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The Formation Of Damnation

April 29, 2008 | Format: MP3

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Also available in CD Format
Song Title
Time
Popularity Prime  
30
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1:12
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4:33
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4:44
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5:09
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5:47
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5:49
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4:00
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4:52
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4:13
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4:46
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11
4:28

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Product Details

  • Original Release Date: April 29, 2008
  • Label: Nuclear Blast GmbH
  • Copyright: (c) 2008 Nuclear Blast GmbH
  • Total Length: 49:33
  • Genres:
  • ASIN: B00171WXY2
  • Average Customer Review: 4.5 out of 5 stars  See all reviews (109 customer reviews)
  • Amazon Best Sellers Rank: #3,895 Paid in Albums (See Top 100 Paid in Albums)

Customer Reviews

I highly recommend it to any Testament fan, fans of Bay Area thrash metal, and thrash metal fans in general.
BikerXena
If anyone can tell me other new albums that are as good as this or better, please let me know as I always need to hear new music.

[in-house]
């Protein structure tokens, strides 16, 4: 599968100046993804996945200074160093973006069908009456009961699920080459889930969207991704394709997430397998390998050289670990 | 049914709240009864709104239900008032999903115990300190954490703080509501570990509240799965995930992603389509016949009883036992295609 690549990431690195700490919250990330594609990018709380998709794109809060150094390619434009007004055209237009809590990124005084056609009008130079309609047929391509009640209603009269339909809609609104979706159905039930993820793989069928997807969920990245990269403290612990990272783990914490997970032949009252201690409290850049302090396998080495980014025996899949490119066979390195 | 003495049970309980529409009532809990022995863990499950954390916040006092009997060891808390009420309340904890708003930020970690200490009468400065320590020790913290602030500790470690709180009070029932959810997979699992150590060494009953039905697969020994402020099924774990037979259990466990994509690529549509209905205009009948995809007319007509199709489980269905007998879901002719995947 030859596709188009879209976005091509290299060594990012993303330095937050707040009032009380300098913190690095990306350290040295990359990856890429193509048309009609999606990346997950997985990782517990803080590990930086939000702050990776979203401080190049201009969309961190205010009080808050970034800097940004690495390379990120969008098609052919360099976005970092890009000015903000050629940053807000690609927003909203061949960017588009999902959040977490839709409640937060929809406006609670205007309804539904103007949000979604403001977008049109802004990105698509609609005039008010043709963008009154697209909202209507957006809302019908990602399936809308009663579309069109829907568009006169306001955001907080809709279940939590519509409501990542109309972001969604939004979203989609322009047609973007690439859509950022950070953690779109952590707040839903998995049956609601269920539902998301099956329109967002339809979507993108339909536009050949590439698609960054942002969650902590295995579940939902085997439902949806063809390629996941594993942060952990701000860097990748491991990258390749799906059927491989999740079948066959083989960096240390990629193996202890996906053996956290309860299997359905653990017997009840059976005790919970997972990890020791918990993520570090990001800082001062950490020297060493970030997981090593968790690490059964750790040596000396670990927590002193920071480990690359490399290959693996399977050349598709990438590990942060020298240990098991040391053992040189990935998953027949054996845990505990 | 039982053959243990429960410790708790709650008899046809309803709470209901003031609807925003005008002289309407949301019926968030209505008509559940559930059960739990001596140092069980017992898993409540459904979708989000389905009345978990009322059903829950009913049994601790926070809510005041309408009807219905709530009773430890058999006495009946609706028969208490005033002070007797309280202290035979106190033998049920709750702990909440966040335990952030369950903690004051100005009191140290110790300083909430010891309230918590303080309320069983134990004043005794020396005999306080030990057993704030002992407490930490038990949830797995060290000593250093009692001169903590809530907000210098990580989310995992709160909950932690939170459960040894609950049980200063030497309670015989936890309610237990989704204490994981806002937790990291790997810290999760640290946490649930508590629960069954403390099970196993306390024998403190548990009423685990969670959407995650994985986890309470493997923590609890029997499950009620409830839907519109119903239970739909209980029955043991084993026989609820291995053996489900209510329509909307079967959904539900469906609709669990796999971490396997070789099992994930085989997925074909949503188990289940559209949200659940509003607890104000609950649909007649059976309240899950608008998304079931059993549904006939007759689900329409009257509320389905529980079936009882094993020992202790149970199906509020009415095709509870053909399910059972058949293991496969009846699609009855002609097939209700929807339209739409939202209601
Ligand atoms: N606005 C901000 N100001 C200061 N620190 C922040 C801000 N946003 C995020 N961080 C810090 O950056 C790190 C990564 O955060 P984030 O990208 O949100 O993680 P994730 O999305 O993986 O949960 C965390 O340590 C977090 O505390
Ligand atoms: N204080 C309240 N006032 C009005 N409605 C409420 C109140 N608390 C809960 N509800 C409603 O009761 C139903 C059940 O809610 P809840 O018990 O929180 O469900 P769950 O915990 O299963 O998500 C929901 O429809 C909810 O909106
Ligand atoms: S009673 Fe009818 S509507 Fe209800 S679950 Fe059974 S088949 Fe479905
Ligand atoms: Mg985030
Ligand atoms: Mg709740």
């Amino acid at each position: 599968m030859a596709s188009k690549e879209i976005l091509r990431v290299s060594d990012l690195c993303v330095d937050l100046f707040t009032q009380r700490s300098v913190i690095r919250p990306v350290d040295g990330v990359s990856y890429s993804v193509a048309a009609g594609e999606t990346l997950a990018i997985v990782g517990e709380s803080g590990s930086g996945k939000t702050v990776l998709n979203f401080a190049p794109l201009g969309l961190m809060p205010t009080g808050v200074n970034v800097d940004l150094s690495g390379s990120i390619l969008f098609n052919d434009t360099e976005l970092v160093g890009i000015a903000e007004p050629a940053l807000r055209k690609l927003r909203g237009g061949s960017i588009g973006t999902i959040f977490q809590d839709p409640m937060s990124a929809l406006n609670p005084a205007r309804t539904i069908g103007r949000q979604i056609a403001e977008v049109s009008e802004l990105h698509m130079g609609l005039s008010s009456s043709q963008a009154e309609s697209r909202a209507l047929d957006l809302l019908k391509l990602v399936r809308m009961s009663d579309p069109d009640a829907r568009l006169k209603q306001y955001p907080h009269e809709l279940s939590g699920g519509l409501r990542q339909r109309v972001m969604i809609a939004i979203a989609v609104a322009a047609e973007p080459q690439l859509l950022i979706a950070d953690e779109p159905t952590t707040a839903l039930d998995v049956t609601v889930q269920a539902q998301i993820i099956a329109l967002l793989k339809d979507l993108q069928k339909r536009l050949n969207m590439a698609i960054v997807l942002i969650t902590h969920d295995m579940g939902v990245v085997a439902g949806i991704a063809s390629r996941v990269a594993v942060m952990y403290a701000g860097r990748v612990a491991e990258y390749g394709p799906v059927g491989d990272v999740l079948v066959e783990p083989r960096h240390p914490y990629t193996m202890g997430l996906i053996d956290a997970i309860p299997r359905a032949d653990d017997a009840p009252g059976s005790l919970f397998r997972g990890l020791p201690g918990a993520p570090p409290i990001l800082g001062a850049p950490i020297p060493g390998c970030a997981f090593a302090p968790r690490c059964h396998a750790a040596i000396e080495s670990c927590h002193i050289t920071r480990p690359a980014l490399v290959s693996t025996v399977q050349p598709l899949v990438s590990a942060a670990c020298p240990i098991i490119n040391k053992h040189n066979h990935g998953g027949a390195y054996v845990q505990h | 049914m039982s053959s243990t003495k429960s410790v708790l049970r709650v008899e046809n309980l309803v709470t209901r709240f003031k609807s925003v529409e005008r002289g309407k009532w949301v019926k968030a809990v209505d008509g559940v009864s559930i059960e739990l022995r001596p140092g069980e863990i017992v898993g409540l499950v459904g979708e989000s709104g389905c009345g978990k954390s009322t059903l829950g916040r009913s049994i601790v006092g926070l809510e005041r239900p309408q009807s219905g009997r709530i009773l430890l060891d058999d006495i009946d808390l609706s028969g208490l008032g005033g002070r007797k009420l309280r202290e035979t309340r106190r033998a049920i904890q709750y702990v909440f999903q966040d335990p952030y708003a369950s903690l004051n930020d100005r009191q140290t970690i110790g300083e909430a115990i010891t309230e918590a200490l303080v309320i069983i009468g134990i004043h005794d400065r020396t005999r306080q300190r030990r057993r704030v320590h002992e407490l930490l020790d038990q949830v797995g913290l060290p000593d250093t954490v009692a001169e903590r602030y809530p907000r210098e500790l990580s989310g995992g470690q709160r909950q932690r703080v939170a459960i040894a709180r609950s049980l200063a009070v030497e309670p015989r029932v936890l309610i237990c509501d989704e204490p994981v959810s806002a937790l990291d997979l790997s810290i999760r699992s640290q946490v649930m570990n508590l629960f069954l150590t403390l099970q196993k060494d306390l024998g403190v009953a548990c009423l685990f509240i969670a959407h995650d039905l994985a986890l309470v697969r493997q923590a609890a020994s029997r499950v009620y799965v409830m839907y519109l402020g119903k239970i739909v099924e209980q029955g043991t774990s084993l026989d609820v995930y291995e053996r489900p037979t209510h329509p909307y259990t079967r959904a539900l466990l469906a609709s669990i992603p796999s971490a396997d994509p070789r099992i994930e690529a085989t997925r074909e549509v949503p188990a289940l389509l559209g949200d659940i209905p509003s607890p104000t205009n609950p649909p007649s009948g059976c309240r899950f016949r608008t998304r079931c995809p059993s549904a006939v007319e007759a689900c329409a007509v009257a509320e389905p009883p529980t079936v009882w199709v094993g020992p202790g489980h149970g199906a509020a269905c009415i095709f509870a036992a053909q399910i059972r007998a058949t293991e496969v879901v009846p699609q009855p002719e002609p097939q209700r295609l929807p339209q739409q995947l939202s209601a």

Todd M. Zwickle
I had an advance copy since last Friday and I swear I listened to this CD over 25 times already and still counting... I Love it!
V. Scott

Most Helpful Customer Reviews

24 of 27 people found the following review helpful By say 10 on April 30, 2008
Format: Audio CD
With The Formation of Damnation, Testament delivers the thrash album of the year, hands down. Eric Peterson and Chuck Billy are rejoined by Alex Skolnick, Greg Christian and drummer Paul Bostaph to bring us the metal. Along side Slayer and Exodus, no other band has been as consistent and downright dedicated to give the fans what they want. Eric and Chuck, the heart and soul of this band, and as sadly underrated as they are portrayed, completely shine here. Old school, new school, it doesn't matter. Coming up with an album of this magnitude, takes some skill. And how Eric comes up with some of his riffs(heavy and hooky) is just amazing. Chuck, considering the past couple of years have been pretty rough, turns in an amazing performance as well. Its also really good to have Alex and Greg back in the fold. Having said that, both seem to have a renewed spirit on this one, considering Alex has not been on an album of new material since The Ritual in '92 and Greg since Low in'94. And finally, they could not have picked a better replacement than Paul Bostaph. Considered by many as just a fill in, he owns the drums here, and fits the band like a glove. I received my copy a day early, which was an additional bonus to my already anticipated excitement. In conclusion, I was eagerly awaiting this release and it lived up to my expectations ten fold. Thrash metal fans, check it out, raise the horns, and bang til your dead.